Assam: Village Champions crucial component in human-elephant conflict mitigation efforts of Aaranyak
Aaranyak has trained these champions to deliver HEC awareness which it to reach at least 70% of households across 20 target villages in eastern Assam and West Garo hills of Meghalaya.
GUWAHATI- Assam’s Biodiversity conservation organisation, Aaranyak as part of its sustained research-driven efforts for mitigation of human-elephant conflict (HEC) and facilitation of human-elephant coexistence in Assam and Meghalaya, conducted a training cum sensitisation workshop for ‘Village Champions’ from 15 targeted villages HEC hotspots in Jorhat, Sivasagar, Dibrugarh and Tinsukia districts in Dibrugarh on Friday.
The workshop conducted by a team of resource persons from Aaranyak led by senior conservation scientist, Dr Bibhuti Prasad Lahkar, was also participated by Field Assistants and Project Assistants from all these districts.
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Dr Lahkar addressing the workshop told the village champions about the crucial role they could play in mitigating the HEC in hotspot areas. He explained in detail about responsibilities of village champions as well as the procedure of getting compensation from the government against crop and house damage caused by wild elephants.
He called upon village champions to sensitise villagers in their respective villages about the procedure so that affected villagers in HEC hotspots could get such compensation prompt.
“Elephants are not entering into human settlements. In the true sense, human beings have occupied elephant habitats,” said Jayanta Kumar Pathak, senior conservation educator at Aaranyak while interacting with participants in the workshop which was organised under a project sponsored by British Asian Trust and Darwin Initiative.
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He also interacted with the participants on inseparable human-elephant relationship in respect nature conservation, religious and cultural traditions.
Anjan Baruah, a senior conservation manager at Aaranyak made a presentation on the benefits and management of low-cost community-managed solar-power fences for HEC mitigation and coexistence. He said this short-term mitigation measures can give a great relief to the society under stress in HEC hotspots.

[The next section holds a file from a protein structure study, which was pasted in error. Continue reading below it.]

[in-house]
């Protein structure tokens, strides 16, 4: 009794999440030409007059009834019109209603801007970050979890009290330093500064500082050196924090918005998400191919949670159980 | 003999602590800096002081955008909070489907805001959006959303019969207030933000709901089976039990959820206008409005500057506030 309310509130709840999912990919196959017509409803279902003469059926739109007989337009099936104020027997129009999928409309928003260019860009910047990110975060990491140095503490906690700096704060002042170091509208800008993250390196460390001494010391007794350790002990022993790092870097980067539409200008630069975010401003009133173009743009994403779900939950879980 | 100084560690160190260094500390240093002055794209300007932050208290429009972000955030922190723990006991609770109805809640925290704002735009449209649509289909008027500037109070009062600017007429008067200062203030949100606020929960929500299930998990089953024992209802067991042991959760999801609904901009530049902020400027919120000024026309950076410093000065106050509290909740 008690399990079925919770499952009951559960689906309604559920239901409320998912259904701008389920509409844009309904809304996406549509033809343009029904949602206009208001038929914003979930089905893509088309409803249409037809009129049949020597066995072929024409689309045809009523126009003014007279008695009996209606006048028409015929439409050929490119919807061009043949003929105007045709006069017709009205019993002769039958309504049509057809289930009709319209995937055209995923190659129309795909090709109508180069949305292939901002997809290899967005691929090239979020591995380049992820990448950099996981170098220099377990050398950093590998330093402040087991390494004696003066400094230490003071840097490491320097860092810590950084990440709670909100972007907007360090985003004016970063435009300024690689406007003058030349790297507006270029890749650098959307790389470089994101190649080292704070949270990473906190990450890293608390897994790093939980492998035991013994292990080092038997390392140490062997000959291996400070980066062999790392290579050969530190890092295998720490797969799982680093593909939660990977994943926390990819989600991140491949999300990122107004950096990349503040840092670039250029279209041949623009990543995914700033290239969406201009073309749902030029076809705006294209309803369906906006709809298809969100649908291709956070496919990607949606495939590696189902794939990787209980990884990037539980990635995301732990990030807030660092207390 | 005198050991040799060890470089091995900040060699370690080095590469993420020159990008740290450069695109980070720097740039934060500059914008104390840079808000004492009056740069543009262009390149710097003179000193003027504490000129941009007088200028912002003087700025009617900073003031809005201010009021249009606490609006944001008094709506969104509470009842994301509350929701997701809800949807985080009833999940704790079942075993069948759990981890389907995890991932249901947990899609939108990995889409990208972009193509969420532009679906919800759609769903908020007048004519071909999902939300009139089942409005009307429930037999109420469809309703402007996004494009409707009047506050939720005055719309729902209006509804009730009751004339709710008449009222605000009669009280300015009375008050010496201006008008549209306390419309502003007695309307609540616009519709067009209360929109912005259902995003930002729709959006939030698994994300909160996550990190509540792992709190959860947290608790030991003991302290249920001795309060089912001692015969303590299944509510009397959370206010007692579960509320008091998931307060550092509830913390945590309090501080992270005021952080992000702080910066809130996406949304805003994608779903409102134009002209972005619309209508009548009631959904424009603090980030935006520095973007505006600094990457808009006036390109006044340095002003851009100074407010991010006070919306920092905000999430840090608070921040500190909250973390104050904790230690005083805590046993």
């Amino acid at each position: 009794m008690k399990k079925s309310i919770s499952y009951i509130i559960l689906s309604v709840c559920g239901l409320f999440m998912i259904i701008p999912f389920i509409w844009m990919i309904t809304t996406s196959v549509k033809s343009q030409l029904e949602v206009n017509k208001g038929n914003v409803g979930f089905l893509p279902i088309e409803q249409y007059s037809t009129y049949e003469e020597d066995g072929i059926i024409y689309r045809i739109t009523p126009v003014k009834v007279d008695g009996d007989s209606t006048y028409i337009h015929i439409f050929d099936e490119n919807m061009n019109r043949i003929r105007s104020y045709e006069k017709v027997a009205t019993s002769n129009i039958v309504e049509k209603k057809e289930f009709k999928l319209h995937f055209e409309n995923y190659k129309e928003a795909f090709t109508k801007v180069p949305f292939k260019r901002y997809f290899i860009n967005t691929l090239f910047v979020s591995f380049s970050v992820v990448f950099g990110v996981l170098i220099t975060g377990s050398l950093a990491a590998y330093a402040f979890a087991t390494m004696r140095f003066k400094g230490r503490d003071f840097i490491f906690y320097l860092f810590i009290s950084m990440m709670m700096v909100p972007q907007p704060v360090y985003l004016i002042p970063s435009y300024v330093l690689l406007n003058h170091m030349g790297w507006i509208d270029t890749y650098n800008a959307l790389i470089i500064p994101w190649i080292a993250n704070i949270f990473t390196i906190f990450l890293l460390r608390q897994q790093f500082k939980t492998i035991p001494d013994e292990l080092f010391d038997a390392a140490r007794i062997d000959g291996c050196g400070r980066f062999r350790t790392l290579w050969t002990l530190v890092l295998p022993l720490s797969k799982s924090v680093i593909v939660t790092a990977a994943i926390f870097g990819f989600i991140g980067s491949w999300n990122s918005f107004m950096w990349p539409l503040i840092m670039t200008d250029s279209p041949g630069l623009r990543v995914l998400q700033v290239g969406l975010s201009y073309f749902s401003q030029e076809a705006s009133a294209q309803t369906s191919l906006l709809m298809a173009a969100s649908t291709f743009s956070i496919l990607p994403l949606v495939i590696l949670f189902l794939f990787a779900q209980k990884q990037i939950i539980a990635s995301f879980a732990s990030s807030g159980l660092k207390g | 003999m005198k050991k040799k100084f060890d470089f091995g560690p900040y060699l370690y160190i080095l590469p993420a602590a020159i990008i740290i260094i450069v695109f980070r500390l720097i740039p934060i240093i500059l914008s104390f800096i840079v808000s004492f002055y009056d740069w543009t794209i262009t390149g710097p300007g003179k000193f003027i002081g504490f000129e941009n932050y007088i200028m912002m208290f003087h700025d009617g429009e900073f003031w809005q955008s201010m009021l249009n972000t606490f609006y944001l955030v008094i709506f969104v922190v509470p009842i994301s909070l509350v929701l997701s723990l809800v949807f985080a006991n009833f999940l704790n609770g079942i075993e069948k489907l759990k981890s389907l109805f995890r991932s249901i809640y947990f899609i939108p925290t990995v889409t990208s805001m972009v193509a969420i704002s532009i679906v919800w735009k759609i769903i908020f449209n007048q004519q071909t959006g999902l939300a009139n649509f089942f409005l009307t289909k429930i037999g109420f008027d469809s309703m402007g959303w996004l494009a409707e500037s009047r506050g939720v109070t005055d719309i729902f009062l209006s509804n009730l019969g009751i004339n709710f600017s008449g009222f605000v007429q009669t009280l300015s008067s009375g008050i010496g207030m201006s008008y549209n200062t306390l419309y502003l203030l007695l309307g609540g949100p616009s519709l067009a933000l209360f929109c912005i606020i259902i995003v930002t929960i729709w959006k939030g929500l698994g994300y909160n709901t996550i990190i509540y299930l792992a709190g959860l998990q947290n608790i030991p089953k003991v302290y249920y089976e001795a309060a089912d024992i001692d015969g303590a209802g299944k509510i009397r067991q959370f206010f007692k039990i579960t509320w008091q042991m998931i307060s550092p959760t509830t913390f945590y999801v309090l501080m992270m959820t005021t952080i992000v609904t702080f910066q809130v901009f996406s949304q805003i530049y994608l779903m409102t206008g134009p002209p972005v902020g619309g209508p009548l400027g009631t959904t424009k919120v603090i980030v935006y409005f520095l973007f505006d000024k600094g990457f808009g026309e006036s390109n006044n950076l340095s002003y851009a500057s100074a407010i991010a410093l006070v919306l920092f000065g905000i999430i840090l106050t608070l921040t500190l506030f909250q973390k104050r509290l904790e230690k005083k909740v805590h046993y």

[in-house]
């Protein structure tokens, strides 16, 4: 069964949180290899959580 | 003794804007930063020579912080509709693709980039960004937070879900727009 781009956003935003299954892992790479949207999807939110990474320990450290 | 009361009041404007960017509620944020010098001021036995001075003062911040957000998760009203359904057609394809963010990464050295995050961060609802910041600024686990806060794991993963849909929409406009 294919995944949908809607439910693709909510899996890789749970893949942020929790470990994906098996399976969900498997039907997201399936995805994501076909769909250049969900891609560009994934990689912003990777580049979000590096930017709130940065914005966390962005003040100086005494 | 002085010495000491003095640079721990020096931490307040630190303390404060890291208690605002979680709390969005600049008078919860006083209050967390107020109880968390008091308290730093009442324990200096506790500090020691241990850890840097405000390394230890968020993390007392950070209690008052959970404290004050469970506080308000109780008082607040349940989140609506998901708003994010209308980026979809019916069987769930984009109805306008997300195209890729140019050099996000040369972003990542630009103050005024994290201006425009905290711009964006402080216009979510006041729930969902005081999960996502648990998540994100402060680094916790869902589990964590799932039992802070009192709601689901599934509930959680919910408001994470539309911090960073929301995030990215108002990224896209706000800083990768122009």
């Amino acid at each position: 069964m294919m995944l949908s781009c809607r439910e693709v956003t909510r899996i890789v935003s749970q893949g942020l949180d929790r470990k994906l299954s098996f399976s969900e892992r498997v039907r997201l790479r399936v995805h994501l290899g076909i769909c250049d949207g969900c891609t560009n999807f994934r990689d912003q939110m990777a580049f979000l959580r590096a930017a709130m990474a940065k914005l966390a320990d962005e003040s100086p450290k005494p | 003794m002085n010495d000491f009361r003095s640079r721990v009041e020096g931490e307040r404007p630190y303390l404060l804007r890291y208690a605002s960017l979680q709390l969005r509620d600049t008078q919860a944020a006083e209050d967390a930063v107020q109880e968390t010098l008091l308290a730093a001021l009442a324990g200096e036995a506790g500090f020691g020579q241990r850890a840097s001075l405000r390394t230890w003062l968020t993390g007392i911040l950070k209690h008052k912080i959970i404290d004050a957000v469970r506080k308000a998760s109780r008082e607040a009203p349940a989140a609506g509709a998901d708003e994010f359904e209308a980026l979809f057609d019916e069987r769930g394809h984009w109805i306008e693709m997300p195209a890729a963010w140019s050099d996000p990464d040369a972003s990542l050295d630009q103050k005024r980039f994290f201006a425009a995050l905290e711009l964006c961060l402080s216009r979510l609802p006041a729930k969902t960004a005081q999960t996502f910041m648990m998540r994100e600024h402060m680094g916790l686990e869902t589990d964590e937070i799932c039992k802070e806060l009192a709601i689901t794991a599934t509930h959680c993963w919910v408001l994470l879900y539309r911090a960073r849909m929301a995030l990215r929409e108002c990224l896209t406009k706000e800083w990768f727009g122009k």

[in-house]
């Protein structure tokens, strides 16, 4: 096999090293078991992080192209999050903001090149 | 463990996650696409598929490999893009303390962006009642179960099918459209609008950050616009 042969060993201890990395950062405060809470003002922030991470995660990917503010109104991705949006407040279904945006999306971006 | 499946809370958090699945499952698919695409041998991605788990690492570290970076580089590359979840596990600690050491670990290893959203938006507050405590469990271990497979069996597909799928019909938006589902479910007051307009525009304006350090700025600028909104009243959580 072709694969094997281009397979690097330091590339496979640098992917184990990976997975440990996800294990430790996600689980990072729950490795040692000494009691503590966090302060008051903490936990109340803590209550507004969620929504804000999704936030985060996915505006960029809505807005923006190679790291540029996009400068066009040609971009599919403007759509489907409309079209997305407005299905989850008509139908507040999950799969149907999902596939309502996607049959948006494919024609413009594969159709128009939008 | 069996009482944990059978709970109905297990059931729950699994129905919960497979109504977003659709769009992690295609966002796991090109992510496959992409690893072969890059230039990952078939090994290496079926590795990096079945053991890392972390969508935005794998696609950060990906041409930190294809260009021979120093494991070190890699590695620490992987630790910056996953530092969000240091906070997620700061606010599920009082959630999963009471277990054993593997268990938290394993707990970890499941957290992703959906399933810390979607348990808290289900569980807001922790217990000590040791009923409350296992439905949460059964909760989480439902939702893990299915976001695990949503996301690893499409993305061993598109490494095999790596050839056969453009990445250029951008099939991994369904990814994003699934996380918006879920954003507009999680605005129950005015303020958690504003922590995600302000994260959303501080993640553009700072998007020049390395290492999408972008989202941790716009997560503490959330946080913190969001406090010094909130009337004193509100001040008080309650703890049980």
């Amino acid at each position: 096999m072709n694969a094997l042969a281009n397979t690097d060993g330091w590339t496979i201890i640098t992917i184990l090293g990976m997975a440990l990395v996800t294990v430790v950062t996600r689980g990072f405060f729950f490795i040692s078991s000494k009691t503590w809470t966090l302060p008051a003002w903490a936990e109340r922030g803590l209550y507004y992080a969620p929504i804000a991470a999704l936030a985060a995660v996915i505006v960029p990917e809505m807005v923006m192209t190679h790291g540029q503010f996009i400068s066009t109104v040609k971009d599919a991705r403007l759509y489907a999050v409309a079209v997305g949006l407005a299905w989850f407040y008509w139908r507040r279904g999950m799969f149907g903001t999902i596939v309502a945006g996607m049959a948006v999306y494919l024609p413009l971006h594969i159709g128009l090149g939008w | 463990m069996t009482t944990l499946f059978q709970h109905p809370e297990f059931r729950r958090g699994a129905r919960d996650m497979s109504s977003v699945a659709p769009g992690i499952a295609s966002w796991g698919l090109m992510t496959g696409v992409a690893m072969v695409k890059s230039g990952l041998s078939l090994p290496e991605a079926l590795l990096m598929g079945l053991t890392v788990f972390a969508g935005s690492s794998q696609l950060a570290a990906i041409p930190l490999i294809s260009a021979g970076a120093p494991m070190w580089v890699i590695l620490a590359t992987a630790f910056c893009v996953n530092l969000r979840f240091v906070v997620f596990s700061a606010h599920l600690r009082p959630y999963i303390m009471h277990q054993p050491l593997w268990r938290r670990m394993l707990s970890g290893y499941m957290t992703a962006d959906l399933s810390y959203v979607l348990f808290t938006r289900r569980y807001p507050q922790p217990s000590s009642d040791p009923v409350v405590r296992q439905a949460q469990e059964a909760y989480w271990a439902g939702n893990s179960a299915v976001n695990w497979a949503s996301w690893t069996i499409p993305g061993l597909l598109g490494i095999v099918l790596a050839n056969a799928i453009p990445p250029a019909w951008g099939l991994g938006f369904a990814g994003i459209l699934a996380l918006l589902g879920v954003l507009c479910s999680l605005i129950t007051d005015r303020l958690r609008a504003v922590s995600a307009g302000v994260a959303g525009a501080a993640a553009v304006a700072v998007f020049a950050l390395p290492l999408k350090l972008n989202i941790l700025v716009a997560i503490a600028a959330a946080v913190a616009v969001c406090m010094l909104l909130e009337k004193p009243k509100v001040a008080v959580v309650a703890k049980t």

With the phenomenon of HEC becoming more discerning every year, there is urgent need for creating awareness among the communities on effective ways to tackle and cope with HEC situation.
For the purpose, Aaranyak has created a pool of ‘Village Champions’ in 20 elephants-affected villages across five districts – Jorhat, Majuli, Sivasagar, Dibrugarh and Tinsukia of eastern Assam and West Garo Hills of Meghalaya.
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Village Champions are honorary positions entrusted to hold awareness programmes amongst the villagers on HEC and effective mitigation measures. This will ultimately build capacity of the community to cope with HEC through mitigation measures.
Village Champions are local youths selected from the villages where Aaranyak team is working to facilitate coexistence between humans and elephants. They will help deliver the outreach programme to raise awareness about elephants, avoiding HEC, and conservation.
Aaranyak has trained these champions to deliver HEC awareness which it to reach at least 70% of households across 20 target villages in eastern Assam and West Garo hills of Meghalaya. Educating villagers about elephants, and HEC through village champions is a part of Aaranyak’s goal of promoting human-elephant coexistence, in partnership with British Asian Trust (BAT), and supported by Darwin Initiative.
The introductory session was initiated by Aaranyak’s official Zakir Islam Bora while the workshop was coordinated by Aaranyak’s team members and officials Niranjan Bhuyan, Rimpee Moran through interactions with participants.